Diversity is a hot-button issue in the publishing industry these days, with publishers calling more loudly than ever for novels that include characters of all colors and backgrounds. In recent years, stories featuring gay characters held the top spot on many publishers’ wish lists. Now, in response to the public outcry over George Floyd’s death, publishing houses are seeking novels highlighting characters of color like never before.
This pressure to follow the current trend may make you think you absolutely must change your novel to add the type of diversity publishers are clamoring for.
But do you really?
And…perhaps more importantly…should you?
To answer the former question: no. While the call for diversity is loud and strong at the moment, there are plenty of publishers out there who are still just looking for a great story, regardless of the characters’ color or sexuality.
And to answer the latter question: maybe not. Why? Because a diverse cast of characters may not be the best choice for your story, nor is it always realistic.
Whoa…am I a “hater?”
Not at all! And before you start thinking I’m arguing against adding diversity to your book, let me clarify. I absolutely love diversity, both in literature and in our society itself. Nowhere else in the world can you find such a rich tapestry of colors and lifestyles and cultures and religions, and I believe this is one of our country’s greatest blessings.
Including characters from diverse backgrounds can certainly add a unique richness and depth to your writing, and if you feel called to do this, then by all means, do! Novels featuring characters with cultures and lives far different from their own offer readers a glimpse into someone else’s reality and can foster acceptance, understanding, and compassion.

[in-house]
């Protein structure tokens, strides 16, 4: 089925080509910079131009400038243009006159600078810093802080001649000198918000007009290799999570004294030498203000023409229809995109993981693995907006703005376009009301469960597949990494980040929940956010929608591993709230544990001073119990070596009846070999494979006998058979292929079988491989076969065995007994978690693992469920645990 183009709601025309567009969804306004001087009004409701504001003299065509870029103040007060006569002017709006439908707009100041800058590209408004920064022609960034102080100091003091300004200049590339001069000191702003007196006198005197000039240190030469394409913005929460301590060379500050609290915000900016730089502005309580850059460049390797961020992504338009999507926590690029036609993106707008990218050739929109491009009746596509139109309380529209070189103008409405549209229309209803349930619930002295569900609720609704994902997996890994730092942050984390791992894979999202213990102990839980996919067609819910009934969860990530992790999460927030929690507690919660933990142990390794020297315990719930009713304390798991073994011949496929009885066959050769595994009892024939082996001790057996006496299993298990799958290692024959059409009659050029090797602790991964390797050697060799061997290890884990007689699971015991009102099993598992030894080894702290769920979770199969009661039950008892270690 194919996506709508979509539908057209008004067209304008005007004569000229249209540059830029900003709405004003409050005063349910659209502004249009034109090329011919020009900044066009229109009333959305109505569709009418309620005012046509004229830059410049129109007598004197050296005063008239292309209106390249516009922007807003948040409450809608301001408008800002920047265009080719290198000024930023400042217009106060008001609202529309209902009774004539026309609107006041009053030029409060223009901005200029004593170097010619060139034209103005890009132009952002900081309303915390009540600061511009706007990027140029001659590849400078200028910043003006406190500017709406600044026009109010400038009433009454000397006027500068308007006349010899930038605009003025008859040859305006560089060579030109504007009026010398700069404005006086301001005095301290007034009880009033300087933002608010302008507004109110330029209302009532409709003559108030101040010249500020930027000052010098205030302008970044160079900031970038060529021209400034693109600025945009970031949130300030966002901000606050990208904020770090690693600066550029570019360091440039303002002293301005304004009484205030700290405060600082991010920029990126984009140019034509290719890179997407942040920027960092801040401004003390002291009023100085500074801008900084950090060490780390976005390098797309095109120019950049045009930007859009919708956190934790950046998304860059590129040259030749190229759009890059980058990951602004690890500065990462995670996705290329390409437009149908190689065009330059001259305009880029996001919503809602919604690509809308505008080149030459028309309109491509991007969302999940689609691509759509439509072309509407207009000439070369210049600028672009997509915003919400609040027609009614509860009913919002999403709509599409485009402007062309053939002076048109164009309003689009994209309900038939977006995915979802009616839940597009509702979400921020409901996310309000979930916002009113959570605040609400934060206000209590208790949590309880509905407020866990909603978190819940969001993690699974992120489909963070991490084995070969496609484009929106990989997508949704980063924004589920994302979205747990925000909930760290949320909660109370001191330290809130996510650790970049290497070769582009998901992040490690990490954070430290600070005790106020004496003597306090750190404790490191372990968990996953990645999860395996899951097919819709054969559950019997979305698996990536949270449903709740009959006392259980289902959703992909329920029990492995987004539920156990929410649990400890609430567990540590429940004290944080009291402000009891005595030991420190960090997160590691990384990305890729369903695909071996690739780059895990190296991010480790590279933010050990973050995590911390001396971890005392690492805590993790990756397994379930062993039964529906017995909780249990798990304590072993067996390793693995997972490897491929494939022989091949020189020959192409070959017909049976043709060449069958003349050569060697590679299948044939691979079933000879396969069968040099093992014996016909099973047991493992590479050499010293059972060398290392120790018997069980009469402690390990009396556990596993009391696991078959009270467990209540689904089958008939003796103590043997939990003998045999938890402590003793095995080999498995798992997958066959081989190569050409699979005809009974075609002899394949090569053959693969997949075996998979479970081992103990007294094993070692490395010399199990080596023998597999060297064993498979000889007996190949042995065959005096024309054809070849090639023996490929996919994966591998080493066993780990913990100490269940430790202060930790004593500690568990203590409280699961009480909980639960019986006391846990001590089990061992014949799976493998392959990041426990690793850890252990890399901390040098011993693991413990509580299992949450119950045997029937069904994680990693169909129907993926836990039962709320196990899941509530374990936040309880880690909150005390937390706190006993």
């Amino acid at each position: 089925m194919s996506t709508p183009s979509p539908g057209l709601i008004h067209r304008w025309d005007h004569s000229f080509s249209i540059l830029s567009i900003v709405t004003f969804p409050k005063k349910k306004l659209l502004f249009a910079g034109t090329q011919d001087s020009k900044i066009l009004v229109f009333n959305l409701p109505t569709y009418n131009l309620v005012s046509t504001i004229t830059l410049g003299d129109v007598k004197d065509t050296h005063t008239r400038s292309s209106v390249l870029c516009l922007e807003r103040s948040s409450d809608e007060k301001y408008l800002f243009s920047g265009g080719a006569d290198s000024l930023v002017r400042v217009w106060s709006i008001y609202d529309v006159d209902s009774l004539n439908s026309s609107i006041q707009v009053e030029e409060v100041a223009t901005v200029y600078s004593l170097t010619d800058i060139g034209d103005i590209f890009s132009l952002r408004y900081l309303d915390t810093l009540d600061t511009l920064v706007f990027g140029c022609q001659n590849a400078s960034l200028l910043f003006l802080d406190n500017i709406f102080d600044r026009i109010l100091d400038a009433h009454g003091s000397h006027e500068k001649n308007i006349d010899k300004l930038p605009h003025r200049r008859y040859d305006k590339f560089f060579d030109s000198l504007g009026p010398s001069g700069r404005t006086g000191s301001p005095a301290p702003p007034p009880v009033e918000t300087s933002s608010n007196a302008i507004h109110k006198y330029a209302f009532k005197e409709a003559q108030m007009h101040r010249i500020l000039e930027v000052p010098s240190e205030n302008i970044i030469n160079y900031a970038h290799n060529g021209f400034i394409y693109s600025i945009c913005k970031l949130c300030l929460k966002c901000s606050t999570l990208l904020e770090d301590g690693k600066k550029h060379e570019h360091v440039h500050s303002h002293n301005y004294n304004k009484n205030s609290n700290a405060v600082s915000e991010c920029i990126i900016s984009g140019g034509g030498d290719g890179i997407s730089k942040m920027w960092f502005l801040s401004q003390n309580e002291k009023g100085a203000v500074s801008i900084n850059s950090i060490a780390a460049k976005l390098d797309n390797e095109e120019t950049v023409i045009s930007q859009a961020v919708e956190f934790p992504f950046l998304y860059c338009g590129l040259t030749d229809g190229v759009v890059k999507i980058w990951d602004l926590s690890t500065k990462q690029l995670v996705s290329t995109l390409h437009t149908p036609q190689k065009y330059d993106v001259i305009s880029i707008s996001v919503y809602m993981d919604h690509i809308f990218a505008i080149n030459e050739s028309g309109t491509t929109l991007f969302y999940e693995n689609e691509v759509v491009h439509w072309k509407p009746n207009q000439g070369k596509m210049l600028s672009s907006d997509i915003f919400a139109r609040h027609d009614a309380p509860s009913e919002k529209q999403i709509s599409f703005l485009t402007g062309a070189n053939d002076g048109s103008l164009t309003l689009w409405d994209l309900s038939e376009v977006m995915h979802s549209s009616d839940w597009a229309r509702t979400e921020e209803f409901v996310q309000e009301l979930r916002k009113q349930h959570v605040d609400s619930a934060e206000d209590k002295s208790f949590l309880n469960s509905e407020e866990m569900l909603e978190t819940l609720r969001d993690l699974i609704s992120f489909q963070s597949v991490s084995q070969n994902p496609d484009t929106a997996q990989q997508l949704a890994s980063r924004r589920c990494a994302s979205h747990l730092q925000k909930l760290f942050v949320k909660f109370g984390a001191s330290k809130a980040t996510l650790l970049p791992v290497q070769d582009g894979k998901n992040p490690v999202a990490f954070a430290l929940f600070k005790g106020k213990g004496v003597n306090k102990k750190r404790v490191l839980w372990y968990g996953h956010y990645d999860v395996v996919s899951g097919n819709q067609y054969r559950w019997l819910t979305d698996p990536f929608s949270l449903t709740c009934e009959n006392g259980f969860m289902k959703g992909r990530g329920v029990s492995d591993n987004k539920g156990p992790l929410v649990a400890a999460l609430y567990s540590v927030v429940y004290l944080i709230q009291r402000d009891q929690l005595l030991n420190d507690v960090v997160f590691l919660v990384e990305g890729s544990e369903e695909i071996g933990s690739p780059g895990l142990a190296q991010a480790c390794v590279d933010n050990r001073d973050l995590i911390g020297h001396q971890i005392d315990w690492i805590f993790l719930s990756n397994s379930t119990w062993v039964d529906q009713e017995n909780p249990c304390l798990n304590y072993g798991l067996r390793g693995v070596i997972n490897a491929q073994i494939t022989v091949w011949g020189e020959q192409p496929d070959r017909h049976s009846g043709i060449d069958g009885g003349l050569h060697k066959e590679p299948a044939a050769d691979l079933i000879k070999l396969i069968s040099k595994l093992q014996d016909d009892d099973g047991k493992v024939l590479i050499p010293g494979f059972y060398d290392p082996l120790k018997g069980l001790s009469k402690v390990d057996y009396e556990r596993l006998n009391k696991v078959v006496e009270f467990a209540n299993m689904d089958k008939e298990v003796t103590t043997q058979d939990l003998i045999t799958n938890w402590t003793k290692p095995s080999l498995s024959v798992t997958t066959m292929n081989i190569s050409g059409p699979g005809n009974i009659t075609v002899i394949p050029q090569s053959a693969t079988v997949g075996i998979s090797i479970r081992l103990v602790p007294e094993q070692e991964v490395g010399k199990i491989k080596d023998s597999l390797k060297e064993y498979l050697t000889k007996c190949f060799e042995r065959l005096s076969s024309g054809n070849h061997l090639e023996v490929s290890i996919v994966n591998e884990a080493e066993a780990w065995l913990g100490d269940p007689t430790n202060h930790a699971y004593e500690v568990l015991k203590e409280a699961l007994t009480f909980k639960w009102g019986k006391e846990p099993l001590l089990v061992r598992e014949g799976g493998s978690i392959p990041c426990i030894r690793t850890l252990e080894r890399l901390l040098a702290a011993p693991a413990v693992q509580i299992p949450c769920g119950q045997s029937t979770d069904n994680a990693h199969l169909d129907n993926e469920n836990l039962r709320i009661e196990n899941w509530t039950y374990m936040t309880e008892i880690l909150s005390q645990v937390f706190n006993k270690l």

However, I don’t believe writers should add diversity to their novels simply for diversity’s sake, nor should they ever feel pressured into doing so.
What’s Right for You?
Before you get to work diversifying your cast of characters, ask yourself these questions:
Does it make sense in my setting?
Many novels set in the US in modern times can easily (and probably should) include a diverse cast of characters. Just wander the aisles of nearly any Walmart or grocery store in the country and you’ll encounter a beautiful array of skin tones and accents. So in many cases, an all-white (or all-black, all-Latino, all-anything) cast isn’t an accurate picture of reality.
However, there are settings which require more homogeneity among your characters.
- Is your novel set in Harlem in 1930? Then a colorful cast (not to mention some good jazz ) is to be expected.
- Does your story take place in 1080 AD in the castle of William the Conqueror? In this case, it’s not realistic to include characters of color because they were exceedingly rare in that setting and era.
- Is your story set in Japan in 800 AD? Then…well, you get the idea.
Does the diverse character add something to the story?
Every character should have a purpose in your story…or he shouldn’t be in it. If there isn’t a clear reason for a diverse character to be included, then readers may view him as the “token [fill in the blank].” You don’t have to make this character the star of the show (although you certainly may!), but he should most definitely have a role to play in the story.
How your character plays that role will be largely determined by his background, which influences many aspects of his life – his education, his views on dating and marriage, his plans for the future, his religious beliefs, etc. On the one hand, you may find that adding this character changes your story – however subtly – in a way you just don’t want. But on the other hand, a diverse character’s background may offer compelling new elements that make your novel even better.